The Press Herald’s Aug. 20 lead front-page story (“Short-term rental tensions surge, and some just can’t live with it”) underscores the problems Airbnb, HomeAway and other short-term rentals are creating. Their numbers have increased dramatically; they are everywhere; they are largely unregulated; they are almost certainly under-taxed. The result – housing costs in Portland are among the highest in the state; so, too, are long-term rental costs. Demand exceeds supply while hundreds of units sit empty most nights of the year awaiting the random summer and early fall arrival of high-paying 10-day, five-day or weekend visitors.
A further, more ominous, result: We are driving away younger, well-educated singles and young families who have long-term needs, who would buy or rent these often empty units, who would become the backbone of the next generation that would call Portland home – but who can’t afford current market rates to buy or rent in the city.
At the same time, we are slowly hollowing out the character and fiber of residential neighborhoods that have been in place for decades, sometimes longer – Rosemont, Deering, East Deering, Munjoy Hill, the West End. Drop-in visitors don’t care about the quality of life in neighborhoods, the quality of schools, local health and safety issues, neighborhood parks and green spaces.
They come, they park, they visit, they party, they shower, they put the trash where they will, they pay their bill, they go. A relative handful of property owners make a windfall profit catering to this Airbnb crowd. A larger number of residential homeowners in Portland see their quality of life and the value of their homes diminished (to varying degrees) by this mixed bag of transient visitors.
In short, the current trade-off Portland has made with short-term rentals lacks common sense. It is antithetical to the long-term best interests of the city, and it is unfair to the large majority of existing residential homeowners who value their neighborhoods, and who (for years) have justifiably relied on city zoning laws to preserve the equity they have in their property.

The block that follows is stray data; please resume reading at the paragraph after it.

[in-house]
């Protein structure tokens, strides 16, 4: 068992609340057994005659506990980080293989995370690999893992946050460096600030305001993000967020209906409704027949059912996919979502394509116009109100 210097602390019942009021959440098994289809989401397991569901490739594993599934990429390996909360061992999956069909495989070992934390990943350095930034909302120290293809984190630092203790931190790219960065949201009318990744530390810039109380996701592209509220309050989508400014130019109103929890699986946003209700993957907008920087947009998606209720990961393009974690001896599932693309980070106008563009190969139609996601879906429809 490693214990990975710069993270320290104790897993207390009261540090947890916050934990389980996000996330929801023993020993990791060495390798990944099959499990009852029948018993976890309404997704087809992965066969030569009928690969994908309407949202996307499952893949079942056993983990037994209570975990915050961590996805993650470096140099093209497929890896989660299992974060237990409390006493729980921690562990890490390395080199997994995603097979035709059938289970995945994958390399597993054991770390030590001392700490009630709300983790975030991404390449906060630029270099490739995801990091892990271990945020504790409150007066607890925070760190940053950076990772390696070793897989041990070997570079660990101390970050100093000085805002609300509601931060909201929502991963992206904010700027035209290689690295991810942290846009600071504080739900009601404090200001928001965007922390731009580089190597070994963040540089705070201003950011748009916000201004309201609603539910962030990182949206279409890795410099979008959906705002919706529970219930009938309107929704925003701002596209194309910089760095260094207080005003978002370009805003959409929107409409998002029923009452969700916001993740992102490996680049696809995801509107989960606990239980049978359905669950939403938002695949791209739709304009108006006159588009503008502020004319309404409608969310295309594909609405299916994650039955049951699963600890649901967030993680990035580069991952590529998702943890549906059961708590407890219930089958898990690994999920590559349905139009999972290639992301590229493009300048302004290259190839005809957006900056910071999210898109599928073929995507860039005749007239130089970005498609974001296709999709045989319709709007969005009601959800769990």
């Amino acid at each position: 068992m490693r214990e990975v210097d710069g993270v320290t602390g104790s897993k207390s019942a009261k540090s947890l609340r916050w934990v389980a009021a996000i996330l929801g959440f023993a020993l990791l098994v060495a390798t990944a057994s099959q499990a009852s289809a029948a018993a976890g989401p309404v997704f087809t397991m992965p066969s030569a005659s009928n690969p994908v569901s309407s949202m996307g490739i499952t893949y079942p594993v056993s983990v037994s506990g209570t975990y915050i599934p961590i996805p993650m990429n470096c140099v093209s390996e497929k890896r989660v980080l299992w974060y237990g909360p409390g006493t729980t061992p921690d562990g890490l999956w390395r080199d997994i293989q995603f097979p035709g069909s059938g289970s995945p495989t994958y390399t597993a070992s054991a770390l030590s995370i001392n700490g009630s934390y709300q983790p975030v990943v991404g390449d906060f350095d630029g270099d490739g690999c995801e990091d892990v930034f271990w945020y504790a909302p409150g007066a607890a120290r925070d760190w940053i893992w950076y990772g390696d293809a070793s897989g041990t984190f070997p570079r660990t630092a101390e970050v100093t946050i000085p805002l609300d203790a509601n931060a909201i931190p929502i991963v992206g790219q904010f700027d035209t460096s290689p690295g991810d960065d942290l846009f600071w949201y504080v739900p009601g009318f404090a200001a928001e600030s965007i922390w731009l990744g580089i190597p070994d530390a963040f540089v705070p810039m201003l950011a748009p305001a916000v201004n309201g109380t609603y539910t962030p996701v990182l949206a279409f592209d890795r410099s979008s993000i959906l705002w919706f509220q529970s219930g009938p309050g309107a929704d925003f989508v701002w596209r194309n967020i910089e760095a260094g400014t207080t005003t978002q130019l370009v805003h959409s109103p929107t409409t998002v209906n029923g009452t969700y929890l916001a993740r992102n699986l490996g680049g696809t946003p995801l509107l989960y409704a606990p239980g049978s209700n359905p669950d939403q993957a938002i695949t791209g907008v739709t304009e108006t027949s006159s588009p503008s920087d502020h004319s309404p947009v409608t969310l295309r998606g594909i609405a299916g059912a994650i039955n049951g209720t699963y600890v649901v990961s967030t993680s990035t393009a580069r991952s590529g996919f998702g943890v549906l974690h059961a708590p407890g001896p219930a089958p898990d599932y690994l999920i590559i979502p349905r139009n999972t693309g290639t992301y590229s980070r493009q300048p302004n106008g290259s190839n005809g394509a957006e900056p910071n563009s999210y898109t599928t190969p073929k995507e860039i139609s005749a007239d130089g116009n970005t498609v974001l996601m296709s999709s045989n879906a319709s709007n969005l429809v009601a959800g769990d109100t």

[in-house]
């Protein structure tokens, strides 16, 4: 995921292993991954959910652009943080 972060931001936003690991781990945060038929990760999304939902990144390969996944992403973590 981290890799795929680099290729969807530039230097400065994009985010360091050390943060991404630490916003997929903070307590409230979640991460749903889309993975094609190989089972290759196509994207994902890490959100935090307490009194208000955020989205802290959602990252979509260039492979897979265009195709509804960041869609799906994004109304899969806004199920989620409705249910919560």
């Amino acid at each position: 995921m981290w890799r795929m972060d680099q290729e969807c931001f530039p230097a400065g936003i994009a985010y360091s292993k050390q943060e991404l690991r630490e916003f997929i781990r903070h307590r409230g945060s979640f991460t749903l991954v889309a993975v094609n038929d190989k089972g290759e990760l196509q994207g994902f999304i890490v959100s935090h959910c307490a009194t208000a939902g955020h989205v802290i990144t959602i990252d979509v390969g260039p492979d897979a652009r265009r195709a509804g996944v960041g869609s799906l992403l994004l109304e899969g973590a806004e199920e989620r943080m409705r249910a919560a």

We don’t need to ban short-term rentals – we do need to rein in what has become a runaway train. We would do well to begin by rereading the long-standing “purpose” sections in the code of every residential zone in the city.
The R-1, R- 2 and R-3 zones all seek to provide for lower- to medium-density “development characterized by single-family homes on individual lots.” The R-4 zone would “preserve the unique character of the Western Promenade area of the city by controlling residential conversions.” The R-5 zone would “ensure the stability of established medium-density neighborhoods by controlling residential conversions.” The R-6 zone would “conserve the existing housing stock and residential character of neighborhoods.” This zoning language should count for something.
Eliminating short-term rentals in some or all of these residential zones, or sharply limiting their number, should be considered. Residential uses are currently permitted in almost all of the city’s mixed-use, business and industrial zones. That’s where short-term rentals more appropriately fit in; there is no reason why they should not be limited to these areas of the city. And even here, their total number should be capped.
Finally, Portland should take note of the fact that other cities in Europe and the U.S. have experienced what we have experienced – the explosion of short-term rentals and rising housing and rental cost problems. But they have responded – a near-universal pushback has begun. Paris, Berlin, Amsterdam, Barcelona, London, New York, San Francisco, Santa Monica and New Orleans have all put stringent short-term rental limits in place.
Many of the following steps have been taken in these cities: requiring that all short-term rentals be licensed; limiting the total number of short-term rentals in the city; limiting where short-term rentals may be located; taxing short-term rentals commensurate with hotel and other accommodation taxes; allowing short-term rentals only in owner-occupied residential structures; limiting the number of short-term rentals in any one structure to one or two units; imposing the same occupant safety regulations on short-term rentals that hotels, motels, etc., must meet; and, finally, cracking down hard on unlicensed, clandestine short-term rentals.
These are the directions that Portland needs to be moving in. And we need to act now.